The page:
Britain’s economy shrank 0.1% in the second quarter

Britain’s economy contracted slightly in the second quarter, losing momentum as the country experiences a worsening cost of living crisis and economists predict a recession will begin later this year.

Gross domestic product fell 0.1% from April to June from the previous quarter, when the economy grew 0.8%, the Office for National Statistics reported on Friday. The biggest drag on growth in the second quarter was a reduction in healthcare services as pandemic measures, such as coronavirus testing and vaccine administration, declined. This was only partially offset by growth in consumer-facing services, such as travel agencies, restaurants and hotels, and spending related to the Queen’s Platinum Jubilee.

Britons face a grim combination of stagnant or declining economic growth with one of the highest inflation rates among its wealthy economy peers. In June, inflation climbed to 9.4%, the highest in 40 years, but is not expected to peak until it hits 13% in October. The Bank of England, which has been raising interest rates steadily since December in an effort to limit rapid price increases, predicted last week that the country would enter a long recession at the end of the month. year, from which he would not emerge before the beginning. of 2024.

High inflation is squeezing household budgets and is expected to lead to a sharp drop in consumer spending, normally a major driver of economic growth, while soaring energy prices are also weighing on businesses. Household incomes, adjusted for inflation and taxes, are expected to fall sharply this year and next, in the worst drop on record dating back to the 1960s, the central bank said.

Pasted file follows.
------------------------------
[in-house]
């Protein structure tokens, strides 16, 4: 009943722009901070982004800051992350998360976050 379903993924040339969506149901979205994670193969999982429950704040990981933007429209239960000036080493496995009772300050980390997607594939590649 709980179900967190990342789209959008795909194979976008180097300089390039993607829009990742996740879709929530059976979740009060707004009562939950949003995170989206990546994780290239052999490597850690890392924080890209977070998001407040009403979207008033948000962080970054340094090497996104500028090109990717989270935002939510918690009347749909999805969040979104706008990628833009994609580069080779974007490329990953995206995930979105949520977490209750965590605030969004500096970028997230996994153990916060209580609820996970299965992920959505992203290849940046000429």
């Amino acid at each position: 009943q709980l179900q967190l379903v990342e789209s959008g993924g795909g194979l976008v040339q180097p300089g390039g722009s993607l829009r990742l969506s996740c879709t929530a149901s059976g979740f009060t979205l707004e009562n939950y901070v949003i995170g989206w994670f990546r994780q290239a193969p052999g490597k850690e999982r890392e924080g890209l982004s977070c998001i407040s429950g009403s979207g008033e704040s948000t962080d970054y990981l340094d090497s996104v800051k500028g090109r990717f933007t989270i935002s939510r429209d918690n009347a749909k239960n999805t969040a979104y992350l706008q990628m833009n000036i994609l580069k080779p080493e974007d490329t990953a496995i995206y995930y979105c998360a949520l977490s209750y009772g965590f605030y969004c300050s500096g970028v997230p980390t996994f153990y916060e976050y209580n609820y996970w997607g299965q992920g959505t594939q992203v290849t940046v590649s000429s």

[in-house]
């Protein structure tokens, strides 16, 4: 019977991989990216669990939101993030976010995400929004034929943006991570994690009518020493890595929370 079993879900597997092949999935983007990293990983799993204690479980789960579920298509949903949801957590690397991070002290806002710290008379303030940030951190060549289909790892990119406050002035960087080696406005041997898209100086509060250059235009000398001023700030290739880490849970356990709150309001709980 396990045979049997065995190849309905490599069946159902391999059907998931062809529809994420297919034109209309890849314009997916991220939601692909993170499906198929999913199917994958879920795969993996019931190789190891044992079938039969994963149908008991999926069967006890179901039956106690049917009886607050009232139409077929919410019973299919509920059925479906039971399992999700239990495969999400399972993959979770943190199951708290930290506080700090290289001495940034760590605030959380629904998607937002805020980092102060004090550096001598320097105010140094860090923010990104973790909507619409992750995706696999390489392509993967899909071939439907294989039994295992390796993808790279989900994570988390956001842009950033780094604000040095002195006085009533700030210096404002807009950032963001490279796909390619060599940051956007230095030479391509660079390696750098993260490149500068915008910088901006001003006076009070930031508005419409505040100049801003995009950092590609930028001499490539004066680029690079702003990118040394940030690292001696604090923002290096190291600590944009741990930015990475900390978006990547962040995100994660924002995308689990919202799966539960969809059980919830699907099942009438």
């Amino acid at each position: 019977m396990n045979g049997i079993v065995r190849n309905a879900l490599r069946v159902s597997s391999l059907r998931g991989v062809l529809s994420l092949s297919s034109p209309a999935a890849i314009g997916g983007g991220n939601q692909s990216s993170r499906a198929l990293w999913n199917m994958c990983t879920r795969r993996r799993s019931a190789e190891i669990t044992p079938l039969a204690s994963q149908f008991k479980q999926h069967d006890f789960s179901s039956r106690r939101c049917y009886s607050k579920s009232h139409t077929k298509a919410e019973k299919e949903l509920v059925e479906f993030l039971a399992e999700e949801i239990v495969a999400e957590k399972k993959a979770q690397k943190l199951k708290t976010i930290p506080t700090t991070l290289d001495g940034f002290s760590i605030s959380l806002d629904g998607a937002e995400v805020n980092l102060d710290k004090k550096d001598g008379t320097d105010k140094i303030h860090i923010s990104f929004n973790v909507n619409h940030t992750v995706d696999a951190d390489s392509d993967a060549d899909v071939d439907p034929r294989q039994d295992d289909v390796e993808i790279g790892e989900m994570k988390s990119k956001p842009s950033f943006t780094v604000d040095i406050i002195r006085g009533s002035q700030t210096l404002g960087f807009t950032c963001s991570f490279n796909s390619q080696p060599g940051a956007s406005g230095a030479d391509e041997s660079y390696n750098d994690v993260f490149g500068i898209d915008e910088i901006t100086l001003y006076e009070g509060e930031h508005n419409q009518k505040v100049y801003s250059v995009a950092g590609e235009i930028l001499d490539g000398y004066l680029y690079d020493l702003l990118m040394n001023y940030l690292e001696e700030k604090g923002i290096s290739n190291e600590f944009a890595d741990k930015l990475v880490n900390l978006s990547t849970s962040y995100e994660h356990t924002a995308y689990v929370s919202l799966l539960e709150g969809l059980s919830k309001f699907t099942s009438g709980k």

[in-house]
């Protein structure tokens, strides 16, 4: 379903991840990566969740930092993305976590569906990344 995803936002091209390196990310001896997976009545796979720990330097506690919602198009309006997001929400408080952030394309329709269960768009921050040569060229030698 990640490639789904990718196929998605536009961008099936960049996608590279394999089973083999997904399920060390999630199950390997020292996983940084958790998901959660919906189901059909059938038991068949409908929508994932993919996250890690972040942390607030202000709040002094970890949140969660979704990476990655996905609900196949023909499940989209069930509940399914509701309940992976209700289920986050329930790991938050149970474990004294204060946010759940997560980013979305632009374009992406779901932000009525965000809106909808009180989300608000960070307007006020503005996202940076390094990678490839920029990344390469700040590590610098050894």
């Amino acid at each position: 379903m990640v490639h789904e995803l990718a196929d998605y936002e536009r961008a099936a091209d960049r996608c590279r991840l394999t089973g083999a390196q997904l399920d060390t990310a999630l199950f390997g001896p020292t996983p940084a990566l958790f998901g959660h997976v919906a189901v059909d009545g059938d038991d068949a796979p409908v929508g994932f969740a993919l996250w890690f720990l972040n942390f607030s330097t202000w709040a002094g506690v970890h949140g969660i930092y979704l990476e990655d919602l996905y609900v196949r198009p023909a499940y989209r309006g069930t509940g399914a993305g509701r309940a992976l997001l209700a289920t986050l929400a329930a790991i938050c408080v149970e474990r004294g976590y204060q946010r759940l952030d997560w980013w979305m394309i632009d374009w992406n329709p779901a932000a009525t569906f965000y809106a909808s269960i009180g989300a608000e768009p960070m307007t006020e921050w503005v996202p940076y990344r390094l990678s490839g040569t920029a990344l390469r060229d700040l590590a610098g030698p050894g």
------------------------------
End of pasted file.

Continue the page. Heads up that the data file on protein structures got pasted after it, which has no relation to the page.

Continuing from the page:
British households in particular are preparing for abnormally high energy bills. In October, when the government price cap is reset, it could be 3,500 pounds ($4,256) a year, three times the amount a year ago. But the effects of high inflation are already noticeable: in the second quarter, consumer spending, once adjusted for price increases, fell by 0.2%.

Warnings of weak growth and high inflation are sounding around the world. The International Monetary Fund said late last month that the world could soon “swing on the brink of a global recession”.

The U.S. economy also contracted in the second quarter, following a decline in the first quarter, sparking debate over whether the country was already in a recession.

The lingering effects of the pandemic and the economic consequences of the Russian invasion of Ukraine are evident in the UK economy. In the second quarter, growth was dampened by a drop in wholesale and retail business activity, with companies reporting they were still hampered by supply chain disruptions and lower retail sales, as people reduced their expenses to meet the rising cost of living.

The National Institute for Economic and Social Research, a London-based think tank, says the UK economy is already in recession. It underscores the scale of the challenge facing candidates for the post of prime minister, in a competition that ends next month. Rishi Sunak, the former Chancellor of the Exchequer, and Liz Truss, the Foreign Secretary, clashed over the best approach to supporting more households, through tax cuts or direct payments, as Britain’s economic outlook is darkening.


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